We visited family last weekend and received some excellent advice from my uncle. He said "You're going to pay for this one way or another. You just need to decide how you want to pay."
Are we going to pay with our marriage? With our sanity? With our emotional and spiritual well-being? Or just our finances?
We picked our poison. And I'll tell you, that poison is a lot sweeter when you're living on the coast five minutes from your husband's work.
Now that we're looking at it this way, we feel empowered again. This is in our hands. We need to move forward with what is best for our family and if the house sells and everything works out perfect, great. But, if it doesn't and we spend years paying for it, fine. At least we have made the damn decision.
We're trying to offer a s*ttlement to the bank now, which I know they won't accept. Ironically, this is what I did in my career in banking and I know for a fact that m*rtgage companies like to see you hurting before they're willing to hurt.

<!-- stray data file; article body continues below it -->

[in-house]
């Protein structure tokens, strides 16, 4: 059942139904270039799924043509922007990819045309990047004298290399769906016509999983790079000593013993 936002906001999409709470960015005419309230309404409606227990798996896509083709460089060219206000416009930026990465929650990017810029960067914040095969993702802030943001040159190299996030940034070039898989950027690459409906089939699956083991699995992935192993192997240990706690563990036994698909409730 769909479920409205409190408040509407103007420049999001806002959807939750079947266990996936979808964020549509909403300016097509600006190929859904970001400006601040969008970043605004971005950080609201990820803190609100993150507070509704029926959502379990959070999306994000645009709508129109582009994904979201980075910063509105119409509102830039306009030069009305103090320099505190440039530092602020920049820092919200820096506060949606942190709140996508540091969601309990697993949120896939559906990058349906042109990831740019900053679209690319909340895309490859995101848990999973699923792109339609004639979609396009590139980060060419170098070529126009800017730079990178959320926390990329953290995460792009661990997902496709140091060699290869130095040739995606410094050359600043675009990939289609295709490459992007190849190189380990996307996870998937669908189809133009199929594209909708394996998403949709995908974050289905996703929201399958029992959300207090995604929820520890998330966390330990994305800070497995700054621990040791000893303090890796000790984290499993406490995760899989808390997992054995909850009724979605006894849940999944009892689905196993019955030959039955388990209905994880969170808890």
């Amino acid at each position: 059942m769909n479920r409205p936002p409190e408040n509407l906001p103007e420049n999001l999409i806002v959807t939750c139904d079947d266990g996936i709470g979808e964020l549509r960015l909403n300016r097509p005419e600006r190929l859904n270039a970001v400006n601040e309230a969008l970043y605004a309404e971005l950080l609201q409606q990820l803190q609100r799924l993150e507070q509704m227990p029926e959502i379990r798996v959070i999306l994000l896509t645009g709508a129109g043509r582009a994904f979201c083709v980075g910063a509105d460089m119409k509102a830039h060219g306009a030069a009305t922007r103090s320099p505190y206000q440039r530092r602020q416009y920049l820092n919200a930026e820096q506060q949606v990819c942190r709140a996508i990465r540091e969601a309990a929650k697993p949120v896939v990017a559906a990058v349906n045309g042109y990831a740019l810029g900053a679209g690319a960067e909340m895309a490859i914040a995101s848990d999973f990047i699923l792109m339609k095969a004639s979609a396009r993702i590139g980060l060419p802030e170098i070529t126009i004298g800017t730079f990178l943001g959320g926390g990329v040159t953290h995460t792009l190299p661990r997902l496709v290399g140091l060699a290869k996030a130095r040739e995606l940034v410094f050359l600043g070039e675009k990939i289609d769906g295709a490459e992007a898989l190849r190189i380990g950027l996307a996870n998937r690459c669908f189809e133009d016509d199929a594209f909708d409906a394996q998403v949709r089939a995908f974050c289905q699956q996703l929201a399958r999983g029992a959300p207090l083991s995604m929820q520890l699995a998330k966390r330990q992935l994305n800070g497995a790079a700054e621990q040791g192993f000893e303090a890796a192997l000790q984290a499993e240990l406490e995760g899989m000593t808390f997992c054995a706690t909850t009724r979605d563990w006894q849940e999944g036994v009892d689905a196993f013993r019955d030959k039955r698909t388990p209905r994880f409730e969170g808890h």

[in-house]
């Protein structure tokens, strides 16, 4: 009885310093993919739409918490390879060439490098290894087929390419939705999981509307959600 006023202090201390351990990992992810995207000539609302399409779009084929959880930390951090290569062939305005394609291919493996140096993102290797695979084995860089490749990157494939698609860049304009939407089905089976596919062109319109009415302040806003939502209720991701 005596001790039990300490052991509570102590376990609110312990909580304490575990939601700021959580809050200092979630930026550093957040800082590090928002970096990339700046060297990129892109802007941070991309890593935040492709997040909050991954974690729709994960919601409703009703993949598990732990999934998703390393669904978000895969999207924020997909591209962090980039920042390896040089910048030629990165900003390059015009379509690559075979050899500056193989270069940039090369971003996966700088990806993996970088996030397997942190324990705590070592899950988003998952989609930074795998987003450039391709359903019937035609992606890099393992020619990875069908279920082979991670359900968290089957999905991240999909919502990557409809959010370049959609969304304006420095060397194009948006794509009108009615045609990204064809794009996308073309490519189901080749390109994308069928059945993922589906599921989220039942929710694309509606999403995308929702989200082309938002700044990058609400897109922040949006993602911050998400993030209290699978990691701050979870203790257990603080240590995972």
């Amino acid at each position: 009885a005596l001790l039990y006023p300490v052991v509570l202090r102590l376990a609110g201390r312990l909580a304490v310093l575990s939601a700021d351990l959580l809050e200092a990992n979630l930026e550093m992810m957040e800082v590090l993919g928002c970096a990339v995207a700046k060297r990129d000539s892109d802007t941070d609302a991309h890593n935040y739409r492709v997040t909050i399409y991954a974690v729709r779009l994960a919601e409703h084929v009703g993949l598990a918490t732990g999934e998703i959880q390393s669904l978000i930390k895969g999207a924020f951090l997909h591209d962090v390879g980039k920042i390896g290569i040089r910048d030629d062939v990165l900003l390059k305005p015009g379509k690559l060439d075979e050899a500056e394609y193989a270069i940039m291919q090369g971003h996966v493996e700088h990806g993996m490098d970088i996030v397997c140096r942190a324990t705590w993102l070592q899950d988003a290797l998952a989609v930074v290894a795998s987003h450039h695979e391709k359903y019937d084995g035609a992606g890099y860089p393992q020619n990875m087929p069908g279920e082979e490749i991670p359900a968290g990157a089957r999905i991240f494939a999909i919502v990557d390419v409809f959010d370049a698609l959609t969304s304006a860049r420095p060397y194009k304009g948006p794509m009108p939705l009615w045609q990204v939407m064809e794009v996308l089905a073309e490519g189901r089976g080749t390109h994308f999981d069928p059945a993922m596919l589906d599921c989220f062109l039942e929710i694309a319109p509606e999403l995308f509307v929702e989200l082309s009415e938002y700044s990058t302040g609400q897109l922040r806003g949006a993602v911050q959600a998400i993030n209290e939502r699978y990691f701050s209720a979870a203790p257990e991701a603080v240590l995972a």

They're supposed to give me an answer tomorrow. If they deny that, then we'll continue to try to sh*rt sell. We're priced so under market now, it's ridiculous. If we can't sell at this price, then I believe our house is haunted.
I don't know how our story is going to end. But, I know that whatever happens Chris and I can look in the mirror and know that we did everything we could to play by the rules, that we did everything we could to protect our good name.
That we did everything we could to protect our family.
I'm turning around and staring down the ferocious beasts ...and I'm giving them the finger.